Not convinced?  Think back to the early 1970s, when psychiatrists still classified homosexuality as a mental disorder.  I object, “Mental disorder?  No, it’s just an extreme, socially disapproved preference.”  When critics incredulously respond, “Do you really think people choose to be gay?,” I say they’re confusing preferences with meta-preferences.  To be gay is to sexually prefer people of your own gender.  This doesn’t mean that gays want to feel this way.  If a gay-to-straight conversion button existed in the intolerant world of 1960, I bet that most gays would have gladly pushed it for themselves.  Even today, I think many gay teens would press the conversion button to fit in and avoid conflict.  But so what?  Hypothetical buttons can’t transform a preference into a disorder.

Is this all just a word game?  No.  The economic distinction between preferences and constraints that I’m drawing upon has three big substantive implications here.

First, people with extreme preferences could make different choices.  People with cilantro aversion are able to eat cilantro.  Alcoholics are able to stop drinking.  The depressed can refrain from suicide.  And so on.  This is fundamentally different from my inability to bench press 300 pounds – or live to be 150 years old.

Second, as a corollary, people with extreme preferences can – and routinely do – respond to incentives.  People with cilantro aversion are more likely to eat cilantro if other foods are expensive or inconvenient.  Alcoholics respond to alcohol taxes – and family pressure.  Depressed parents may delay suicide until their kids are grown.  Even in a tragic situation, incentives matter.*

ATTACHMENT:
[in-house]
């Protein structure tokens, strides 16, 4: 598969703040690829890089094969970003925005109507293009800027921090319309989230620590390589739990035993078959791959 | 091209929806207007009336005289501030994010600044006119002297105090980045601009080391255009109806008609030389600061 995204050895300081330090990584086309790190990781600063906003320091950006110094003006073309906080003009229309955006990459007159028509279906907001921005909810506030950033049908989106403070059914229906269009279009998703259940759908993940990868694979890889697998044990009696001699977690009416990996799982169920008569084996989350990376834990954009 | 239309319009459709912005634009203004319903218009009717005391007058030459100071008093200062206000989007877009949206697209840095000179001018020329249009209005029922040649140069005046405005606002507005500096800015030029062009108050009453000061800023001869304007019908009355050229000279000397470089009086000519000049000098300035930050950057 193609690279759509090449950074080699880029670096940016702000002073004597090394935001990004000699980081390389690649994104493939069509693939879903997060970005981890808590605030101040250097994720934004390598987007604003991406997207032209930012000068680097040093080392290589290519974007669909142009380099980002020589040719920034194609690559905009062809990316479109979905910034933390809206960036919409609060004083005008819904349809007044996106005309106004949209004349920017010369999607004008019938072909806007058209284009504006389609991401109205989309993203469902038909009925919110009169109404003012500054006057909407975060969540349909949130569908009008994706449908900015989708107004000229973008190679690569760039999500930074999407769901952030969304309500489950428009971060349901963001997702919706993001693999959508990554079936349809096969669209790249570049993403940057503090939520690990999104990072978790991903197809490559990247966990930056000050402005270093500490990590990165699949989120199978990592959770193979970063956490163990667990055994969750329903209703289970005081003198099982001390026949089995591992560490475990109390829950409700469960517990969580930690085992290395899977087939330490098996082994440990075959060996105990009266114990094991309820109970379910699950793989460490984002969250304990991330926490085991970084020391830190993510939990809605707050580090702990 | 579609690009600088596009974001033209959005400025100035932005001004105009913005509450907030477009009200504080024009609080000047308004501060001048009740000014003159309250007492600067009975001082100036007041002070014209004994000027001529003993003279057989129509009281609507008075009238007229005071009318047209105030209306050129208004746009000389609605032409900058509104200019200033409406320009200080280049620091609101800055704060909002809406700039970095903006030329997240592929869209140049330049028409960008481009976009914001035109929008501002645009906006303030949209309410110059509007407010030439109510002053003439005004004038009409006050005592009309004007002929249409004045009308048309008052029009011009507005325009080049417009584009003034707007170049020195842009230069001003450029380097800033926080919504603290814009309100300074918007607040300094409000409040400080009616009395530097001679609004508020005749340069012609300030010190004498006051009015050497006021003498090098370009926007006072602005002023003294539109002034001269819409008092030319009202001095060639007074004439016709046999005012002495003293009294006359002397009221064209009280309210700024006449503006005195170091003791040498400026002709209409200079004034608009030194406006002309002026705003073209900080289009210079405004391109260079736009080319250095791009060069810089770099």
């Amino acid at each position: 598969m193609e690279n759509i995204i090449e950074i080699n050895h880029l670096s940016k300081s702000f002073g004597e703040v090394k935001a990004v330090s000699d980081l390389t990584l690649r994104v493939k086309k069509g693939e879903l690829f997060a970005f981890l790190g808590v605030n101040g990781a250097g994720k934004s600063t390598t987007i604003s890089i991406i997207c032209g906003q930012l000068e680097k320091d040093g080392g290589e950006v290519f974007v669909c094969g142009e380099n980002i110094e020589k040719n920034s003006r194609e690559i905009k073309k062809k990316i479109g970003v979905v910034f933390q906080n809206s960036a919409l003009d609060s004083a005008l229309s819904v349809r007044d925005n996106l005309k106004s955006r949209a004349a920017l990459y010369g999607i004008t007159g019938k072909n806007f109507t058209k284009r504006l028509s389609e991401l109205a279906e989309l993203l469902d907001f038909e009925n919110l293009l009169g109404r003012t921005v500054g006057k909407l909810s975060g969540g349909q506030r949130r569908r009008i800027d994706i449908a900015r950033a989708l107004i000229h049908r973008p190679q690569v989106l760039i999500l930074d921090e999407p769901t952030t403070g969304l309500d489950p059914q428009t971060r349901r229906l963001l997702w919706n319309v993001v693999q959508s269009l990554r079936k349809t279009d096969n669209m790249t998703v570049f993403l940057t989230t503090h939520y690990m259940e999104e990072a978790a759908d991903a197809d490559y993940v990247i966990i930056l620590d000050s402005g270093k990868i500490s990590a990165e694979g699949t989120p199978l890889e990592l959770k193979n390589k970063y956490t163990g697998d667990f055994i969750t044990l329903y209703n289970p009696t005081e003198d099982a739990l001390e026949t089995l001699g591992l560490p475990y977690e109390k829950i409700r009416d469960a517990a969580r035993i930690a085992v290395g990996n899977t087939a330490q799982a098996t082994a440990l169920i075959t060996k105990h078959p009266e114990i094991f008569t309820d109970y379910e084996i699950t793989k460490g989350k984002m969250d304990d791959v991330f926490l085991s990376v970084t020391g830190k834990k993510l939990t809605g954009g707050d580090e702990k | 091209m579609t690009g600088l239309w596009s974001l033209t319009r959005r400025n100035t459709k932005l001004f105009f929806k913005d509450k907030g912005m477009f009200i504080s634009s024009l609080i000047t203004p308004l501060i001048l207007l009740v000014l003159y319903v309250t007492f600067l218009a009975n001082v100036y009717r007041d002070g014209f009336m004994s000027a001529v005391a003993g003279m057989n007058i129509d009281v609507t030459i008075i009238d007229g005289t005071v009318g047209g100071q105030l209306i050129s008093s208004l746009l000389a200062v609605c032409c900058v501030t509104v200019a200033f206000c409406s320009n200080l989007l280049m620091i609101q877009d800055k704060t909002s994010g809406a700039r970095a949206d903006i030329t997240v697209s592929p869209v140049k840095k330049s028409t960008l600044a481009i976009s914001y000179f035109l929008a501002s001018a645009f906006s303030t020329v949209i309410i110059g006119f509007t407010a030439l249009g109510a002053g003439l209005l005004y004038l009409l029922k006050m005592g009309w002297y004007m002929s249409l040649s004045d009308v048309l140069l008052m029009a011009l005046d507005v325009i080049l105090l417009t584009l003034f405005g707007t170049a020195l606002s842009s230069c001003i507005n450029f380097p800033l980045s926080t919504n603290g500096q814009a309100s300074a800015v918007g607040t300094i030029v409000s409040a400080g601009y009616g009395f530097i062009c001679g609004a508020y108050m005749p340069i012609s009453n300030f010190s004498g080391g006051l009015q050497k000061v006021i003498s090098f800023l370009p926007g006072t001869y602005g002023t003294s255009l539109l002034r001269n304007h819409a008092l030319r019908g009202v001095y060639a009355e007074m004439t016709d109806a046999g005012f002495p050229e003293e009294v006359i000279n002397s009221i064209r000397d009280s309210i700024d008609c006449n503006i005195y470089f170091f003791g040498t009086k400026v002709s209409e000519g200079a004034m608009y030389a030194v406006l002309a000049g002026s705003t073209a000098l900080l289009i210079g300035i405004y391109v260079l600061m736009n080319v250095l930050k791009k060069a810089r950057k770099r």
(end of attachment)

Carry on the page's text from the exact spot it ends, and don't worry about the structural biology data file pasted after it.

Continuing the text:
Third, as a further corollary, people with extreme preferences can – and routinely do – find better ways to cope.  People reshape their own preferences all the time; perhaps you can do the same.  Failing that, perhaps you can discover more constructive ways to satisfy the preferences that you’re stuck with.  For example, if you’re extremely depressed despite great career success, you really should try some experiments in living.  Perhaps you’ll be miserable whatever you do.  But if you’ve only experienced one narrow lifestyle, how do you know?  Maybe you’d feel better if you tried putting friendship or hobbies above “achievement.”

It’s tempting to insist that there’s something pathological about having conflicting preferences and meta-preferences.  On reflection, however, these conflicts are a ubiquitous feature of human existence.  Almost everyone would like to feel differently in some important dimension.  Almost everyone reading this probably wishes they were less lazy, more patient, more outgoing, more loving, more ambitious, or more persistent.  But you still are the preferences you really have.  There’s plenty of room for improvement, but that doesn’t mean you’re sick.